Area experts see different futures for Soviets after failed coup Soviet military coup Frank D. Roylance, John Fairhall, Joe Nawrozki and Carl Schoettler contributed to this report.

August 22, 1991

What does the collapse of the attempted coup by Soviet hard-liners mean for the future of the Soviet Union, its leaders, reform and independence movements, and U.S.-Soviet relations? Here is a sampling of the thoughts of some Soviet experts in the area:

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Henry Trofimenko, a visiting scholar from the USSR, and a professor with the Center for International Security and Strategic Studies at the University of Maryland:

"I think that now President Gorbachev will have no more pretext to postpone signing the Union Treaty [granting more independence to the Soviet republics]. And also [he] will have difficulty finding pretext not to implement a really deep economic reform. I mean deep economic reform that would be really integrating a market system into the Soviet economy.

"I think [Russian President Boris Yeltsin] will be the most influential [politician in the USSR] because he is the only person popularly elected . . . not only elected but tested in a very difficult situation, and coming out of it with flying colors."

The failure of the hard-liners' attempt to grab power "shows that the right-wing powers don't have any popular base. . . . [From now on, conservatives must] either use parliamentary methods of voicing their opinions or they would simply be irrelevant."

The drive toward democracy and economic reform now seems unstoppable. "If they couldn't reverse [it] with the combined leaders of the KGB and army, then it's really irreversible."

"And that was probably the main requirement of the West, for a proof that the Soviet Union could be helped, that the money could be given to it for good purposes. It was the most difficult, and at the same time, most striking test for democracy in the Soviet Union. I think the country has passed quite well."

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Ilya Prizel, assistant professor of Soviet studies, Johns Hopkins University School of Advanced International Studies:

The failure of the coup was not an unalloyed victory for freedom and democracy. "This was the most inept coup I can think of in the last 40 or 50 years. And bear in mind . . . the large masses Yeltsin called for did not show up, there was no general strike [despite Yeltsin's call for one] and the fundamental problems of the country have not been solved."

Gorbachev has emerged temporarily strengthened by popular sympathy. "But at the same time it accentuates his weakness. He is a man with no constituency. Gorbachev's claim to power was that he was a man who could control the army and the KGB."

"If Gorbachev wants to play a serious role, he will have to, and quickly, win a competitive election. I don't think it will be very easy . . . I think the era of unelected people with enormous power has simply come to an end."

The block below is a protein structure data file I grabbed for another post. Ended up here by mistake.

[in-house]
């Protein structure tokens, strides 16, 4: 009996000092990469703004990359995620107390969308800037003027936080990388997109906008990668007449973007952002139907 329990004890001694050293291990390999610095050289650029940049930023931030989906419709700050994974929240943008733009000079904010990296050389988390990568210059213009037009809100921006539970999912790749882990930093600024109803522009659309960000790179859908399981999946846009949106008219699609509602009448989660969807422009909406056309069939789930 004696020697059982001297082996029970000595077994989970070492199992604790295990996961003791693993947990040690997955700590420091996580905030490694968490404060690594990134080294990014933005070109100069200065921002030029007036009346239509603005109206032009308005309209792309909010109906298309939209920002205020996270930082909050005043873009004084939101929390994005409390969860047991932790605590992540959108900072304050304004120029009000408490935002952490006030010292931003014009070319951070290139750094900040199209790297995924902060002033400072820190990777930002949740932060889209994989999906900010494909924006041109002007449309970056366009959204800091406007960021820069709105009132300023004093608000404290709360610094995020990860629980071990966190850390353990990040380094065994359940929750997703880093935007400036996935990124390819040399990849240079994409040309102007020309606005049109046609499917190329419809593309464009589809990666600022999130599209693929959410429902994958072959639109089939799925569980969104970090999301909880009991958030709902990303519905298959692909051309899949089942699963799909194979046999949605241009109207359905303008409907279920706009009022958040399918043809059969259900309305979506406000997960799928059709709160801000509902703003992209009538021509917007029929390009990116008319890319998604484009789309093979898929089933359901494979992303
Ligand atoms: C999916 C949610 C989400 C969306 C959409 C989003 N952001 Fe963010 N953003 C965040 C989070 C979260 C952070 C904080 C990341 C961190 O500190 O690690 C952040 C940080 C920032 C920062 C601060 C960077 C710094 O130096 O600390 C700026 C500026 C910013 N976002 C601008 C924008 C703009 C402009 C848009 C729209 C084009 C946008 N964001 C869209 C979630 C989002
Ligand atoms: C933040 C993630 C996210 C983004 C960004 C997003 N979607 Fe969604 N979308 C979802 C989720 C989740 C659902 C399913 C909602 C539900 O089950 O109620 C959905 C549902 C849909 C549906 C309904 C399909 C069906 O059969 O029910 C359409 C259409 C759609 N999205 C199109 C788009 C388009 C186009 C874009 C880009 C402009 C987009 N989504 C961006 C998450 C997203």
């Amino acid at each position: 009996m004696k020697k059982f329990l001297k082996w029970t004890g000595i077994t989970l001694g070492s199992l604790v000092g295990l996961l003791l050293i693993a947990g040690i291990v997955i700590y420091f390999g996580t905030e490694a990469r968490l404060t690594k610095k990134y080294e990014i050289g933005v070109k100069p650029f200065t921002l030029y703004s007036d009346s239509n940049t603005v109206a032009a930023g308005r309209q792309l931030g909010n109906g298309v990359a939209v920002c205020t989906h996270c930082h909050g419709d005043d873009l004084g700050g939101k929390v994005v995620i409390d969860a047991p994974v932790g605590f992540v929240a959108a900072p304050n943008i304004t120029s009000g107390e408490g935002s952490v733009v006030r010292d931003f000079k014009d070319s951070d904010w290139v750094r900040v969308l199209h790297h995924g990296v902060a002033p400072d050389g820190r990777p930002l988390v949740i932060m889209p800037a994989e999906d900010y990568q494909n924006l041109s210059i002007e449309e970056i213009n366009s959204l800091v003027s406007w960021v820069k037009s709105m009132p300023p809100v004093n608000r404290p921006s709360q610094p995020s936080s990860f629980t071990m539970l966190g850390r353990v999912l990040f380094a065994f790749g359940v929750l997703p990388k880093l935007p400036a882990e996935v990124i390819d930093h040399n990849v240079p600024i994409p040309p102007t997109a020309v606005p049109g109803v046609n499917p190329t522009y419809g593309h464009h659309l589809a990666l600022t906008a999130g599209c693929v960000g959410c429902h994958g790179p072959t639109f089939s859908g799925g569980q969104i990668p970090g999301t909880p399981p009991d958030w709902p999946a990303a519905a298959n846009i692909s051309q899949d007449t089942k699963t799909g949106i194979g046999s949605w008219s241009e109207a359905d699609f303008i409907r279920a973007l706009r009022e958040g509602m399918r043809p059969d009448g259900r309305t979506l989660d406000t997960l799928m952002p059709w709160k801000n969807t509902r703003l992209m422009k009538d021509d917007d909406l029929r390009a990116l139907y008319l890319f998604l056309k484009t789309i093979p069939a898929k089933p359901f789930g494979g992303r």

With the hard-line Communists discredited, Gorbachev and Yeltsin have a "window of opportunity to push through sweeping reforms. I think they will seize it."

Independence drives in the Baltics, Georgia and Armenia will accelerate, but "should it spill into the Ukraine in a serious challenge, one could foresee a situation that could trigger a civil war."

Western countries must now provide the Soviet Union with food aid "to help them get over this winter. The worst thing one could imagine is a hungry cold winter, and that is a distinct possibility right now." The Soviets also need help in upgrading food distribution and oil production.

Germany Chancellor Helmut Kohl has warned of the consequences of a chaotic disintegration of the Soviet Union, and "up until now that has been an abstraction. Now we have experienced it as a distinct possibility."

The aid will cost billions, but "if we have another fanatical regime, or civil war with hundreds of thousands of refugees, or nuclear instability . . . what will we gain?"

Rep. Benjamin L. Cardin, D-3rd:

"You can't ignore what happened this week." This bolsters the case for making reforms in the Soviet Union. We should support reforms, but not send a bundle of cash. "I don't think dollars are needed in the Soviet Union."

Should our defense policy change? "Our defense policy toward the Soviet Union has been cautious. We have moved bilaterally and multilaterally, which is the way to go."

Eric Belgrad, chairman of the political science department at Towson State University:

The collapse of the hard-line coup may have broken the Communist Party's resistance to change in the country, something Gorbachev was never able to do.

Gorbachev "wasn't able to bypass the party apparatus, and the economic decline in the country was nothing short of remarkable."

Party members clung to their power to control the vast government bureaucracies, thwarting reformers' efforts to abandon central control over the economy.

With the failure of the conservative coup, those forces "are now going to be essentially disenfranchised." They will be replaced by people who are more "pliant," and "much more likely to accept democracy and a market economy."

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